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Smithsonian Magazine

Smithsonian Magazine July/August 2019

Smithsonian Magazine takes you on a journey through history, science, world culture and technology with breathtaking images from around the world.

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United States
Smithsonian Institute
11 Issues

in this issue

2 min.

Geraldine Brooks The author of the Pulitzer Prize-winning novel March eagerly participated in a unique travel experiment: visiting the Holy Land on a tour led by a Palestinian and an Israeli guide (p. 30). “I was lucky to travel with such an open-minded, intellectually curious group,” she says. “It was a privilege to watch as they unraveled the complicated threads of history, emotion and spiritual connection.” Brooks’ Middle East expertise is deep. Her first book, Nine Parts of Desire: The Hidden World of Islamic Women, drew on her years of covering the region for the Wall Street Journal. Her most recent novel, The Secret Chord, is about King David. William T. Vollmann A National Book Awardwinning novelist, Vollmann turns what New York magazine calls his “hellaciously worldly” gaze on another singular American author—Herman…

3 min.

FROM THE EDITORS PAUL THEROUX’S PROFILE in June of Francisco Toledo, Mexico’s greatest living painter, showed “there are still many good people in the world working to make it a better place,” an Oakland, California, reader said. But our story about Stockton Rush’s plan to shuttle commercial passengers to the Titanic in a submarine gave Chuck Enzenauer a sinking feeling: “I’d suggest we leave deep-ocean exploration to the professionals, and not promote the ocean floor as a tourist destination,” he said on Facebook. Our cover story, a penetrating look at the Apollo 11 mission, ignited the greatest reactions. “Like Neil Armstrong, I am a naval aviator and knew him pretty well,” says Robert Dunn. “Apollo 11 remains one of the greatest American achievements even after 50 years.” Dennis Fakes of Huntsville,…

5 min.
under fire

LAST YEAR, THE DEADLIEST wildfire season in history swept across the western United States and parts of western Canada. In California alone, more than 8,000 fires burned nearly two million acres and cost hundreds of millions of dollars to suppress. In a matter of minutes, a town named Paradise was engulfed in flame and almost completely destroyed; 85 people died. The United States had been living in fear of such devastation since the early years of World War II when fire was seen as a weapon of war. And for almost as long, we’ve had Smokey Bear, sweetly but insistently reminding each of us of our role in protecting the country from this danger: “Remember—only you can prevent forest fires.” In 1942, Japanese submarines shelled an oil field outside Santa Barbara, near…

1 min.
slogans’ heroes

BERT 1952 During the Cold War, the Federal Civil Defense Administration created Bert the Turtle to show children how to respond if they witnessed an atomic flash. WELLBEE 1962 The CDC’s cheerful bee (drawn by a former Felix the Cat animator) promoted vaccinations. His slogan—“Be wise. Immunize”—seems just as relevant today. MR. ZIP 1964 Introduced by the post office to explain the ZIP code system, Mr. ZIP popped up everywhere from Dick Tracy cartoons to Ethel Merman-voiced TV ads. WOODSY OWL 1971 Woodsy still spreads the Forest Service’s message—now via social media and rap lyrics about composting (“It’s the rubbish rot!”). ENERGY ANT 1975 The Federal Energy Administration chose a tiny, “industrious creature” that “uses energy wisely” to lead a big conservation push during the oil crisis. MCGRUFF 1980 Inspired by the rumpled TV detective Columbo, the crime dog still helps…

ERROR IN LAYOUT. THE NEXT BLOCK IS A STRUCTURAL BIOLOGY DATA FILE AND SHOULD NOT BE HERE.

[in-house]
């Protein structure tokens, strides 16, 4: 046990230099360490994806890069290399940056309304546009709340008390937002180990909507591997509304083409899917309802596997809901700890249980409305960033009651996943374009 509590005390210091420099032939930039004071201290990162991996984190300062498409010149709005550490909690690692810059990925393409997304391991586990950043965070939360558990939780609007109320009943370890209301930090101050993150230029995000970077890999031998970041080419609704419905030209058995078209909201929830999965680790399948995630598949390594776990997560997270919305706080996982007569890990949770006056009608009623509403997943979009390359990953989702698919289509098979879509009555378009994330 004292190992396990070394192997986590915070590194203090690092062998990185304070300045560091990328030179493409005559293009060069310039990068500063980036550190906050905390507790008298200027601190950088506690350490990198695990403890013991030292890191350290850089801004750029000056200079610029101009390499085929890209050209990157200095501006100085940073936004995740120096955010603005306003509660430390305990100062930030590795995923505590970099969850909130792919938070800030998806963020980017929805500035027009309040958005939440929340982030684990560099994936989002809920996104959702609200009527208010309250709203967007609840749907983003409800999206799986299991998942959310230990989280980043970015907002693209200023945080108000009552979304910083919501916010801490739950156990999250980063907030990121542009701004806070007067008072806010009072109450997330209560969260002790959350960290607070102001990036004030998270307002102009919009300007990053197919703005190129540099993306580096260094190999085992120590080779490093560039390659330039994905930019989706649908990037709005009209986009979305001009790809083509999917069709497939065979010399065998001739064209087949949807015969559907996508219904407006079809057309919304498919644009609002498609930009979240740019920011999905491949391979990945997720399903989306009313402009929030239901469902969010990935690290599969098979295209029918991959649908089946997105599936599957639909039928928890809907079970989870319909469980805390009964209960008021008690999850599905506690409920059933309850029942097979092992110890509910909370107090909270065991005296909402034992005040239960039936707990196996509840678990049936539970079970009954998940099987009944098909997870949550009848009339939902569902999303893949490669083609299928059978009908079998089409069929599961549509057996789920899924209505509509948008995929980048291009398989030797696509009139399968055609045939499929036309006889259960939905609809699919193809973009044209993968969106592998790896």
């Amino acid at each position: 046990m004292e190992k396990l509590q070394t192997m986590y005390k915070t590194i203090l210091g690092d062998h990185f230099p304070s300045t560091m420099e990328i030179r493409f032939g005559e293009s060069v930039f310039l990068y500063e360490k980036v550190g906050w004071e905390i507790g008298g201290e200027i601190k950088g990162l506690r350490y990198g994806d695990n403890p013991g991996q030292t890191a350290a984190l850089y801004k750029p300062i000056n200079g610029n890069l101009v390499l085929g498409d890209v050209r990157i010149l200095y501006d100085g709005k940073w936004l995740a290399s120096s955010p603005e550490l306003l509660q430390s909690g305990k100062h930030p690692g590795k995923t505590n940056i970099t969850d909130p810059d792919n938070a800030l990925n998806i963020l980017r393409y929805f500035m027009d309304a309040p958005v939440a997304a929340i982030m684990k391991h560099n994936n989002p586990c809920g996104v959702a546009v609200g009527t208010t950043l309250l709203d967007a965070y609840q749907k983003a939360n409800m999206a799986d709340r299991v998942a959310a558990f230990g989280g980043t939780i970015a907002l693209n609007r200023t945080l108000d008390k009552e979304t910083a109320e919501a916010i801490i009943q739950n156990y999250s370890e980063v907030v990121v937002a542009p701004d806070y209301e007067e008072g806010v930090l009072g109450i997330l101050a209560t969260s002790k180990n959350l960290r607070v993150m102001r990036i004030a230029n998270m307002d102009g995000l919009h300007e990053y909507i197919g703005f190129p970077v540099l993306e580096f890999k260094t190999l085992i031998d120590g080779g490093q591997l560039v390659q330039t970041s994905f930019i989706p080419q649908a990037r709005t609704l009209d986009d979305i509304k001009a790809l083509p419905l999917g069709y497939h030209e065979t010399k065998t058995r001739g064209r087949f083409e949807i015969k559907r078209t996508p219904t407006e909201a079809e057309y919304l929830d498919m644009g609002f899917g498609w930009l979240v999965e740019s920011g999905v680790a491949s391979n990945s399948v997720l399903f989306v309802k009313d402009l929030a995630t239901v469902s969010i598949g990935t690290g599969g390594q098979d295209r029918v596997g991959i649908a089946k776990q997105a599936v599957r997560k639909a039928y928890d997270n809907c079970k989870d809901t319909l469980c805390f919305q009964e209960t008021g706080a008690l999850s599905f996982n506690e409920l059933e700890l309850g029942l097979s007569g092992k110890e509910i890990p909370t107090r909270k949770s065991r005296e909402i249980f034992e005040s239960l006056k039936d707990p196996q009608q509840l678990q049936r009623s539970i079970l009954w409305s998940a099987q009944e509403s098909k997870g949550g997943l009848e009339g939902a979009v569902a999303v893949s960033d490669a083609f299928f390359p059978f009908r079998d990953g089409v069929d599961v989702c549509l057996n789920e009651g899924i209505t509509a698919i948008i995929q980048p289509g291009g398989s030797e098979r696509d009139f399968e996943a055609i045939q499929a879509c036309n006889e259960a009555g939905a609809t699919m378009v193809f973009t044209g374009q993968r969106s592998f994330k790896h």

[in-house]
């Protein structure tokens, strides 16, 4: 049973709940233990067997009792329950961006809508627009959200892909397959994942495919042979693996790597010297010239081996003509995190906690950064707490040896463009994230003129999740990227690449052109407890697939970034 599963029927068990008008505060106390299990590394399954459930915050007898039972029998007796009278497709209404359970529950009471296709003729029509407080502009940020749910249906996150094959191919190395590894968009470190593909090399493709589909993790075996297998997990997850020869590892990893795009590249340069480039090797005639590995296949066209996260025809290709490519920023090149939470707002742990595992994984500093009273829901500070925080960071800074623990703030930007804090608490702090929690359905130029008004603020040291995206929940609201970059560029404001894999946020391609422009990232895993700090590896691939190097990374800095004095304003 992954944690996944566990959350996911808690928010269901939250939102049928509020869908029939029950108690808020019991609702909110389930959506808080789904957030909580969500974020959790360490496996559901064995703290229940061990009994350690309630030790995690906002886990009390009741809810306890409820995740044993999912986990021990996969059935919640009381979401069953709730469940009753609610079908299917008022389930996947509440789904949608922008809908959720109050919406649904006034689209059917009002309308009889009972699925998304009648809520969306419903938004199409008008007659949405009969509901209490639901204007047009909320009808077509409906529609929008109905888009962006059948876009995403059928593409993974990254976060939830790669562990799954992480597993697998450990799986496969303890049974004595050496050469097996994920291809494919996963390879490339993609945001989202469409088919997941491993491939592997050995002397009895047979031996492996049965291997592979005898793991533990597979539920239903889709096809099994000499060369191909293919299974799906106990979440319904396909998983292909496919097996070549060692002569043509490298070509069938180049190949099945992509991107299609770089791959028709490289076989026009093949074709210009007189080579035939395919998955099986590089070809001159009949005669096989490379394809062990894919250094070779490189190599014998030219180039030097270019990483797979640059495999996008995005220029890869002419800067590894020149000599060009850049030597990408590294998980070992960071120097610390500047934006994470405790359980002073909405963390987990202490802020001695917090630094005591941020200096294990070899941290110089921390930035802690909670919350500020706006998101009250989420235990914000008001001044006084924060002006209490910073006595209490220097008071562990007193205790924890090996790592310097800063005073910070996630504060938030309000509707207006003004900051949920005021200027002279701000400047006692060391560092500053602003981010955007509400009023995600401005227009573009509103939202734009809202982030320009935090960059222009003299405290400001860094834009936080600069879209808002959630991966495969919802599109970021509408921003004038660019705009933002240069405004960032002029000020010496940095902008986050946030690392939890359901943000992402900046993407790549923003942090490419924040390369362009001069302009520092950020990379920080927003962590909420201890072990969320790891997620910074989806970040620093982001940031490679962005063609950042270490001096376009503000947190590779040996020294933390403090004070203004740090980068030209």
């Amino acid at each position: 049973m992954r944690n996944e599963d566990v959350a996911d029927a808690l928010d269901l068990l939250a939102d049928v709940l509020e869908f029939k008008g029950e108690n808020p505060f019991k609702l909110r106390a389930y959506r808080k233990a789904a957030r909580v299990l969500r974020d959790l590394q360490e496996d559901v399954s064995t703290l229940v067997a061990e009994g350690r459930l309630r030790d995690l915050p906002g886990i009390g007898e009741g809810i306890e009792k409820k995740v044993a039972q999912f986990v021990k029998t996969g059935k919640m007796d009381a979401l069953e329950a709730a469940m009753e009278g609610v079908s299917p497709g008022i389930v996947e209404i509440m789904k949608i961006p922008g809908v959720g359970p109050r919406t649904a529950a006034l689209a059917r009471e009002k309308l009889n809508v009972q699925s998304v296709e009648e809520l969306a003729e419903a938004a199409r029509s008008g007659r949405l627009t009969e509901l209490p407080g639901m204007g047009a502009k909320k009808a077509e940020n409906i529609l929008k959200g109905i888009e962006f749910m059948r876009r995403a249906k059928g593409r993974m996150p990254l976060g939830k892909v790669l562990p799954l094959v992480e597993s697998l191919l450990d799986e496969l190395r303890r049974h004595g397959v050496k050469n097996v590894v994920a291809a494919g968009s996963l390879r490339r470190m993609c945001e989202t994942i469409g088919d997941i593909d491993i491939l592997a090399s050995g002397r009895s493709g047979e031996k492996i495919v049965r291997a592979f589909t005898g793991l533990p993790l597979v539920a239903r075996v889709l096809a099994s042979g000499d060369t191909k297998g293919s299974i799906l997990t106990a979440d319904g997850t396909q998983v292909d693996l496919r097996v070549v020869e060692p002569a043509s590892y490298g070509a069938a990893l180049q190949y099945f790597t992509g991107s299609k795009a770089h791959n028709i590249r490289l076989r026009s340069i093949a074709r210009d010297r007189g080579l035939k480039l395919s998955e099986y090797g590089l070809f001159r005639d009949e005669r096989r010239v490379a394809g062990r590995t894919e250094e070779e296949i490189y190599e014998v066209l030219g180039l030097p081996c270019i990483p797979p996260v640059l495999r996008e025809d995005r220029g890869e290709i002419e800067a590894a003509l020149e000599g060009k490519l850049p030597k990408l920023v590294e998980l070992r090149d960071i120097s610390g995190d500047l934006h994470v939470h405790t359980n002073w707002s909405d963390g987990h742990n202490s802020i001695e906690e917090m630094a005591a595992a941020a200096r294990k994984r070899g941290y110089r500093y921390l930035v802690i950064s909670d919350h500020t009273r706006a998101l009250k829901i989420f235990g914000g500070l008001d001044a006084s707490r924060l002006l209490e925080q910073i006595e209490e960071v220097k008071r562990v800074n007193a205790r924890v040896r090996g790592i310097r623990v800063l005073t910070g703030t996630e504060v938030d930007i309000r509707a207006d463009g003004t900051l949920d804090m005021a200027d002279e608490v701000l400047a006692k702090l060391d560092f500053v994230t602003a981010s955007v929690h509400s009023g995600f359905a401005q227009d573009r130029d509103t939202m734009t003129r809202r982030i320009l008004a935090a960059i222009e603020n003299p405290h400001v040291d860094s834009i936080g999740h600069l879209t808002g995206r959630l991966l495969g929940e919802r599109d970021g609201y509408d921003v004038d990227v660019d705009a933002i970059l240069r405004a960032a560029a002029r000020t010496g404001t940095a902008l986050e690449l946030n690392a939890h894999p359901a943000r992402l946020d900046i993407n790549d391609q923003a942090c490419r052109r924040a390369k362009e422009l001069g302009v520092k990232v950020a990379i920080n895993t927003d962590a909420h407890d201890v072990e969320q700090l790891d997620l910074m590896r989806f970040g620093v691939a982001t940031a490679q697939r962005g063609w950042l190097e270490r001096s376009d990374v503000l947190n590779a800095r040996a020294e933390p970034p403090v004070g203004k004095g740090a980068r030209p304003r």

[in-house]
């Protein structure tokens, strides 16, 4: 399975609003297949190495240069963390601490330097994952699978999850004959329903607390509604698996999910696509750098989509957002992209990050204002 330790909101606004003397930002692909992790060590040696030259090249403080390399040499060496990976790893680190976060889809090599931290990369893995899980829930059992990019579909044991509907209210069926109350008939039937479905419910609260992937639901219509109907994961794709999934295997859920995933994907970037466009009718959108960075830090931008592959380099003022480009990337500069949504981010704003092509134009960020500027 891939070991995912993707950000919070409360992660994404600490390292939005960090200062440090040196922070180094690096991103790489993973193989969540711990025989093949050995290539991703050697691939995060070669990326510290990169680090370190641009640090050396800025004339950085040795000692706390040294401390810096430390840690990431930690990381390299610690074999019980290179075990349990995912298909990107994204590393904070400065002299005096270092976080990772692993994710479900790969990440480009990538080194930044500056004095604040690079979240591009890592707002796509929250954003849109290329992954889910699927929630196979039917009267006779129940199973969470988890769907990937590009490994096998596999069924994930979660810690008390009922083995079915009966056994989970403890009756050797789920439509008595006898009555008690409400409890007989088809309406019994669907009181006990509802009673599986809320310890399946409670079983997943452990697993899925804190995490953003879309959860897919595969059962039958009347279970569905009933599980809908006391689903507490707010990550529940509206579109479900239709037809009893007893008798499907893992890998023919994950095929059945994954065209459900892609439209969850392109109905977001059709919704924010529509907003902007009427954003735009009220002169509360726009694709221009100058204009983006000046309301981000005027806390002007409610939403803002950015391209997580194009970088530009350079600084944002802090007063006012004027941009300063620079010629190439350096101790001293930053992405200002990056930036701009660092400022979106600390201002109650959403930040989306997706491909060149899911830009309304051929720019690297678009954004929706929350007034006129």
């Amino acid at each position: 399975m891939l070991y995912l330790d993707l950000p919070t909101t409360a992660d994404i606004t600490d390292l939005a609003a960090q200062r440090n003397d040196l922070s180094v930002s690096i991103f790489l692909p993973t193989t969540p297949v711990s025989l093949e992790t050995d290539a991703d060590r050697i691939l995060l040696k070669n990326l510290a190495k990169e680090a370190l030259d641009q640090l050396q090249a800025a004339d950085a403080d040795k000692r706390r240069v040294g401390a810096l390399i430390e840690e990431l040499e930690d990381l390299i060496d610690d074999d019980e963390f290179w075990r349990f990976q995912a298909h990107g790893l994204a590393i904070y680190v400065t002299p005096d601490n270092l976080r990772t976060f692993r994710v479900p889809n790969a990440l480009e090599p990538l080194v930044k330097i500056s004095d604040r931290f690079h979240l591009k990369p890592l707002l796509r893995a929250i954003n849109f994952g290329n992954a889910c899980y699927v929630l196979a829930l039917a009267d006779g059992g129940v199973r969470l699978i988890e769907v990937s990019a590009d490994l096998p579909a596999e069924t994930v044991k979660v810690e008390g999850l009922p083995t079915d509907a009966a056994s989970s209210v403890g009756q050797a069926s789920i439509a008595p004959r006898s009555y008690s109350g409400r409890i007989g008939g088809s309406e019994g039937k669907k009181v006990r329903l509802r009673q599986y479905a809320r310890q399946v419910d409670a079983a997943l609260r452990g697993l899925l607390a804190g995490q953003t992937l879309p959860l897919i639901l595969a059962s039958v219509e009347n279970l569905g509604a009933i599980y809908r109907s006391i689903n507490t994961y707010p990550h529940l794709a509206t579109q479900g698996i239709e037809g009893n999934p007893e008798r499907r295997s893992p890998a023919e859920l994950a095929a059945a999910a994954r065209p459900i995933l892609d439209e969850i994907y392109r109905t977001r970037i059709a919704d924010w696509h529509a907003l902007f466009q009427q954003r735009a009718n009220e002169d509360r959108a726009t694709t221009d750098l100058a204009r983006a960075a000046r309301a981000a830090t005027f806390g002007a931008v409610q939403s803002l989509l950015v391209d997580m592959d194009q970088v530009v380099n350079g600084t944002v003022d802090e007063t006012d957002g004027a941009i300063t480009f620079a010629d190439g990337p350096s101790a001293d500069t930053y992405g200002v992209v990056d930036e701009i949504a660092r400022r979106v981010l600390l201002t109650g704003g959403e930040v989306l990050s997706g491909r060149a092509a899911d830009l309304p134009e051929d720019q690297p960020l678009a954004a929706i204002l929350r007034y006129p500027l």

1 min.
beautiful blunders

IN THE ERA before filters and Photoshop, photography handbooks showed idealized images that set the standards by which we still judge photos—and offered up tips on how to avoid pitfalls such as red eye. These classic tropes—the glamour shot, the perfect landscape—influence how we see the world, including what’s normal or deviant, notes Clément Chéroux, curator of a show at the San Francisco Museum of Modern Art that explores what happens when artists deliberately ignore the rules. To create her 2013 image Girl from Contact Sheet (Darkroom Manuals), Sara Cwynar selected a portrait outtake published in a 1970s guide as an example of an imperfect image—the subject wasn’t looking at the lens—and introduced more “errors” by jiggling the page on a flatbed scanner. “I wanted to pull apart something really…

6 min.
sweet science

OF ALL THE GREAT DEBATES—Coke versus Pepsi, boxers versus briefs, shaken versus stirred—few have been more polarizing than chocolate versus vanilla. Those of us aligned with chocolate—the product of ground, roasted cacao beans—find it warm, comforting, ambrosial, and generally dismiss all things unchocolate as “vanilla,” meaning bland and boring. Those who prefer vanilla, a climbing orchid that bears long podlike fruit, praise its aromatic sweetness and note that it enhances the flavor of chocolate, which unembellished would be dull and kind of flat—in short, vanilla. The one aspect of the chocolate-and-vanilla divide that has seldom been disputed is the question of provenance. But over the last year two new studies have radically rejiggered the origin stories of both. On the chocolate front, the earliest chemical evidence of cacao use has been…